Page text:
Tom Brady: CFPB poster boy
Given the amount of media attention it has received we must now add NFL Mgmt. Council v. NFL Players Ass’n, to the annals of watershed cases like Brown v. Board of Education, Roe v. Wade, and Bush v. Gore.
And, why not? Take away his $20 million annual salary, the four super bowl rings, the super model wife, the phalanx of PR pros and personal assistants with the habit of throwing away cell phones containing important evidence and Tom is an average guy entrapped by a poorly drafted arbitration clause. In fact, Tom’s travails demonstrate why the CFPB is half right but all wrong when it comes to reforming arbitration clauses.
First, some background. Pre-arbitration clauses are common in many consumer contracts and an increasing number of account agreements. They bind consumers to resolving disputes through arbitration instead of with a lawsuit including class action lawsuits, a practice upheld by the Supreme Court. Arbitrator decisions are extremely difficult to overturn since a reviewing court is effectively being asked to nullify a binding contract. The reason Tom ultimately lost wasn’t because the Court of Appeals for the Second Circuit necessarily believed that he was guilty of conspiring to deflate footballs, which, fortunately for Tom, is no longer a capital offense; rather the court had to decide if the NFL abided by the terms of the arbitration provisions that had been agreed to in the NFL’s Collective Bargaining Agreement. The court was going to defer to the arbitrator’s finding so long as there was any evidence at all to support his conclusions.
So what makes Tom a poster boy for the CFPB? Because, whereas Tom Brady has access to the best lawyers to argue his case, the vast majority of consumers signing account agreements and consumer contracts do not. Nevertheless, the law binds consumers to arbitration clauses to the same degree it binds Tom Brady. On some level, this doesn’t seem all that fair. The average consumer is typically in a take it or leave it position with regard to most products or services he buys. They don’t have the ability or inclination to eliminate or modify arbitration clauses.
This would be OK but for the fact that, judging by examples uncovered by the CFPB and NY Times, arbitrations t can be grossly unfair. In fact, I’m sure Richard Cordray will be relieved to learn that, even though I continue to believe that arbitration is not one of the country’s major consumer issues -unless you are a plaintiff’s lawyer – he has convinced me that changes could be made to arbitration that better protect consumers.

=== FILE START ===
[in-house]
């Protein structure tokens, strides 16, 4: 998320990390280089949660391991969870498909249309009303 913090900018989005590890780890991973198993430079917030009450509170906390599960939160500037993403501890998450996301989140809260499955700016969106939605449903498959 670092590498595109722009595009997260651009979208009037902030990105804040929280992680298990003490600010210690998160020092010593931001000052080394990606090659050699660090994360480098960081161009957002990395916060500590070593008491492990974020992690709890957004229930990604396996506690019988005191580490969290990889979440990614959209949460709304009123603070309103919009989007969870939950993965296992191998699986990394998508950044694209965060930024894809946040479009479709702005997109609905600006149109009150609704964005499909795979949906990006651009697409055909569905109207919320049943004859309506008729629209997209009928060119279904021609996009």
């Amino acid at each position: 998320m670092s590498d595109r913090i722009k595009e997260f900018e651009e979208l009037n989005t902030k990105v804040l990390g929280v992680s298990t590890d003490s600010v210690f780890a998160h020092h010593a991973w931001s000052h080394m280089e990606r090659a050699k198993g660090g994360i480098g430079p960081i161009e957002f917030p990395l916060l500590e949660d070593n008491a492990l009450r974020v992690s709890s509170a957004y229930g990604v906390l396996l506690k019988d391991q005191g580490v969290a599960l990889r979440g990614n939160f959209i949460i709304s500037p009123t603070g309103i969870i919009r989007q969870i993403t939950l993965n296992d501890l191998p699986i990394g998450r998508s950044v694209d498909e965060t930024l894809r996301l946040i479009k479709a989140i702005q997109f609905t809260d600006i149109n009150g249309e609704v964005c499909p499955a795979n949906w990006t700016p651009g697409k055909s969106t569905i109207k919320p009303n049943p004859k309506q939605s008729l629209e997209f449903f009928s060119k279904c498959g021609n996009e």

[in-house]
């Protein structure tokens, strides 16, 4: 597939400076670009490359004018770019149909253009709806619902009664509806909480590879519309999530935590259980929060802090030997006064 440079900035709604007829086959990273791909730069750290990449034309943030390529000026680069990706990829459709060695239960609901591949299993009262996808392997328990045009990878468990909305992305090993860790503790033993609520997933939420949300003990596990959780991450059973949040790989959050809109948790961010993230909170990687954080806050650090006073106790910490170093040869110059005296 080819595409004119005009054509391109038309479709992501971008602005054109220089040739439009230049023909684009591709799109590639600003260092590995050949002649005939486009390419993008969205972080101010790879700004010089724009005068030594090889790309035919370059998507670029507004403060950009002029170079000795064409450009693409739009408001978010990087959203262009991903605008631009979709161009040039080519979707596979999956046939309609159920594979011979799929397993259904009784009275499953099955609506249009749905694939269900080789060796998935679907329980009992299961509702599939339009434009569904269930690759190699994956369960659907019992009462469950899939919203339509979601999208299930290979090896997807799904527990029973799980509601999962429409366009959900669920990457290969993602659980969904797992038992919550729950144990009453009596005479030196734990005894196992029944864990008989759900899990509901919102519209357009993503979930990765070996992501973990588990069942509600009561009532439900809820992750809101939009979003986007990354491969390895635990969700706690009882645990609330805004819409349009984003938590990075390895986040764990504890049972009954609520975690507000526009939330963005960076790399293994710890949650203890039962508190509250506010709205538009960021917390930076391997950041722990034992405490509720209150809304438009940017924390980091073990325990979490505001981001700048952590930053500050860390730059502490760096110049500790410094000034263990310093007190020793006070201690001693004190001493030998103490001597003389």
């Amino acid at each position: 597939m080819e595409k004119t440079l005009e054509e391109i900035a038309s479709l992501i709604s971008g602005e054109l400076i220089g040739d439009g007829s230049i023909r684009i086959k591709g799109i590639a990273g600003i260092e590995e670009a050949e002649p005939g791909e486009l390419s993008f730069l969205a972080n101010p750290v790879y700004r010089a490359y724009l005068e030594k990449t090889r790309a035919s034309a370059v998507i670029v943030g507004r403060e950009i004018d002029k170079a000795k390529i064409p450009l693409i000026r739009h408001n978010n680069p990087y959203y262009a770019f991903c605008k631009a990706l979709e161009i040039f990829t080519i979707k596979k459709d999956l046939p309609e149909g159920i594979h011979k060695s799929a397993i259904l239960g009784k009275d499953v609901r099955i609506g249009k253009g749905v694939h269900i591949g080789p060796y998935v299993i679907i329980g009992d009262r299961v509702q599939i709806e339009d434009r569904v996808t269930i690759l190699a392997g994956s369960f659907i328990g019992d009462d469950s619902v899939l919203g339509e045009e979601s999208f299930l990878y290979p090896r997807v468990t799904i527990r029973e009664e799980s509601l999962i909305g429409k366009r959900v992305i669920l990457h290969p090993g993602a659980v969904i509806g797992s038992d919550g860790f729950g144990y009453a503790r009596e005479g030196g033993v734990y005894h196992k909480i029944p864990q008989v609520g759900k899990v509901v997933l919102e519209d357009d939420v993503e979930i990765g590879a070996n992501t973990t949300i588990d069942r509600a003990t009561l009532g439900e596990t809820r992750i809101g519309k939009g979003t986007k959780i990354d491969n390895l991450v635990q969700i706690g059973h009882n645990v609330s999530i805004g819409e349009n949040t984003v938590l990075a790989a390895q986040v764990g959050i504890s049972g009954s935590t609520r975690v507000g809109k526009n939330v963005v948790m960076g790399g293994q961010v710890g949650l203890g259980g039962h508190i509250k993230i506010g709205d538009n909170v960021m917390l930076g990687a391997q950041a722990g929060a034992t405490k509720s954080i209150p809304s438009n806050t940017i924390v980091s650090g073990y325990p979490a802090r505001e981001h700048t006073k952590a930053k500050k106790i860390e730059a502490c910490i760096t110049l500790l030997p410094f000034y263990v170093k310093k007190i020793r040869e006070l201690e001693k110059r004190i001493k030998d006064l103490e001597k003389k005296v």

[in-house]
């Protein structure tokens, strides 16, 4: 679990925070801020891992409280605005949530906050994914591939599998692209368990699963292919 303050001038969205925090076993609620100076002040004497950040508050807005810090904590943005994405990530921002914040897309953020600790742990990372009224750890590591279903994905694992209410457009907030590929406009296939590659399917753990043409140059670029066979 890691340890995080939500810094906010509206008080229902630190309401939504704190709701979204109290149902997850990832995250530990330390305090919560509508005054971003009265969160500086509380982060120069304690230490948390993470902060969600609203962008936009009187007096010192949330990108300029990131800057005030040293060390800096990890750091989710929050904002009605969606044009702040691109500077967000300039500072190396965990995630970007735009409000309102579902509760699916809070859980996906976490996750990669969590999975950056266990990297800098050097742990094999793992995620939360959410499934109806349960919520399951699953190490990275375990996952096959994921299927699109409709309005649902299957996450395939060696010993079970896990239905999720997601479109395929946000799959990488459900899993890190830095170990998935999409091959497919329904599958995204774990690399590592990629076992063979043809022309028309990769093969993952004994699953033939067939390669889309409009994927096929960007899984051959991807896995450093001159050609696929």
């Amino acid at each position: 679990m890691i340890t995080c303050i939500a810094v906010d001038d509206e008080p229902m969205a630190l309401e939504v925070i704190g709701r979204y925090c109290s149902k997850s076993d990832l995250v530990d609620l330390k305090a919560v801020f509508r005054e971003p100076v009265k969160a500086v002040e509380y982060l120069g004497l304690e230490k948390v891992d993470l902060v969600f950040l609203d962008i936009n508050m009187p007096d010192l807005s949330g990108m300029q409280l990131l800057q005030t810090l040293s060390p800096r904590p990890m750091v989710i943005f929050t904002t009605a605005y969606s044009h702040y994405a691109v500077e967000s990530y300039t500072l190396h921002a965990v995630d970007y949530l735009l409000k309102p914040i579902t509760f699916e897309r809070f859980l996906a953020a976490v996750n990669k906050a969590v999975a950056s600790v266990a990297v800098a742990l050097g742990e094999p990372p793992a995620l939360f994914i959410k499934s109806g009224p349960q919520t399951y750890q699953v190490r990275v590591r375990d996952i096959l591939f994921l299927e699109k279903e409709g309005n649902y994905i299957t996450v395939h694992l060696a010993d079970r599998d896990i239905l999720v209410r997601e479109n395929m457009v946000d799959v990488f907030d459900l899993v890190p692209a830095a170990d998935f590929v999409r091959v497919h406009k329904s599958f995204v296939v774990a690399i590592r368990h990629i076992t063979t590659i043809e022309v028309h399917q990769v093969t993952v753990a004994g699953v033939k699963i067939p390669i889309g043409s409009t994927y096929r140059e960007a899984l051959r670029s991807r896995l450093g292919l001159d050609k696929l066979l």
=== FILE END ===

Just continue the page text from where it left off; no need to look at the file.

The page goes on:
Dodd Frank gave the CFPB the obligation to study arbitration and the power to modify their use (Section 1028). The question is what should these changes be? As I write, the Bureau is reportedly preparing to propose prohibiting arbitration clauses that bar consumers from joining class action lawsuits. That’s right. Its solution to solving arbitration abuses is not to reform arbitrations, but to advocate for unlimited consumer access to class action lawsuits.
This is where the CFPB goes off the tracks. Class actions do more harm to the economy than do arbitration clauses. There is a time and a place for this type of litigation, but all too often they are used to browbeat businesses into settlements that benefit no one but the attorneys who bring them. Do you remember receiving a threatening letter accusing you of violating federal law because you didn’t post a transaction fee next to your ATM machines? I find it hard to believe that your members are better off for these threats but the lawyers who prosecuted these lawsuits certainly are.
Or, take for instance the recent settlement of a class action lawsuit claiming that Uber violated Labor Laws by classifying drivers as independent contractors. Uber may end up paying $100 million to the whole class, but up to $25 million of that is reportedly going to the class’s law firm and we still have no clear legal guidance about the status of Uber drivers. Let the Heavens Fall so that Justice be Done!
Proponents of class actions argue that there are many violations which are only worth suing over if you aggregate them. But this simply means that the harm to individual consumers is negligible. Besides, government agencies and attorney generals aren’t shy about going after rule breakers.
Instead of being fixated with class action lawsuits, the CFPB should mandate baseline requirements that would have to be satisfied for an arbitrator’s decision to be binding. For example, all arbitrations should be either transcribed or recorded so that there is a record of the proceedings; parties should have no role in picking their arbitrators and the number of arbitrations an arbitrator can oversee involving the same client should be capped to avoid potential conflicts of interest. Finally, when a consumer is not represented by counsel, courts hearing appeals should have a lower legal standard for overturning an arbitration award.
We all can’t be Tom Brady, but we all should have some of the protections his wealth affords him. The ultimate goal of arbitration reform should be a fair system for both an aggrieved customer and the institution with which he is doing business. To me, it makes perfect sense for credit unions and banks to control legal costs with arbitration. It also makes sense to make sure that arbitration is fair to all sides in a dispute.